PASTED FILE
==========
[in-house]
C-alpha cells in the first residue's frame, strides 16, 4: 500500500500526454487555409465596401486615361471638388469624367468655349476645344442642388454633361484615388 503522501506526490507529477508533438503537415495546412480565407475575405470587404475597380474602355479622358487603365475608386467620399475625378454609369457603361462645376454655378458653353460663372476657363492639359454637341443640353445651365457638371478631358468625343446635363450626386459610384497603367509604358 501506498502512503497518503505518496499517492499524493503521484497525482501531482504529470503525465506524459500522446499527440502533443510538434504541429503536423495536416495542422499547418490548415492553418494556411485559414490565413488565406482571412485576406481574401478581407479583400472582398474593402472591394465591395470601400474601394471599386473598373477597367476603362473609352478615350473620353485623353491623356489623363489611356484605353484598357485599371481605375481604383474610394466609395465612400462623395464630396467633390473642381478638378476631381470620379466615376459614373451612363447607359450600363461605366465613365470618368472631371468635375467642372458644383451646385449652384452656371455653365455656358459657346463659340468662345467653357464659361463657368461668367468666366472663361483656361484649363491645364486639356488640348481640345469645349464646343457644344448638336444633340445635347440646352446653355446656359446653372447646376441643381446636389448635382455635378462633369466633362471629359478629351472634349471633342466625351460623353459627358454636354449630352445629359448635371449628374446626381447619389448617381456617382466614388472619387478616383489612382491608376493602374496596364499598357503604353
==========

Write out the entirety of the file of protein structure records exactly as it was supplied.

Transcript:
[in-house]
C-alpha cells in the first residue's frame, strides 16, 4: 500500500500526454487555409465596401486615361471638388469624367468655349476645344442642388454633361484615388 503522501506526490507529477508533438503537415495546412480565407475575405470587404475597380474602355479622358487603365475608386467620399475625378454609369457603361462645376454655378458653353460663372476657363492639359454637341443640353445651365457638371478631358468625343446635363450626386459610384497603367509604358 501506498502512503497518503505518496499517492499524493503521484497525482501531482504529470503525465506524459500522446499527440502533443510538434504541429503536423495536416495542422499547418490548415492553418494556411485559414490565413488565406482571412485576406481574401478581407479583400472582398474593402472591394465591395470601400474601394471599386473598373477597367476603362473609352478615350473620353485623353491623356489623363489611356484605353484598357485599371481605375481604383474610394466609395465612400462623395464630396467633390473642381478638378476631381470620379466615376459614373451612363447607359450600363461605366465613365470618368472631371468635375467642372458644383451646385449652384452656371455653365455656358459657346463659340468662345467653357464659361463657368461668367468666366472663361483656361484649363491645364486639356488640348481640345469645349464646343457644344448638336444633340445635347440646352446653355446656359446653372447646376441643381446636389448635382455635378462633369466633362471629359478629351472634349471633342466625351460623353459627358454636354449630352445629359448635371449628374446626381447619389448617381456617382466614388472619387478616383489612382491608376493602374496596364499598357503604353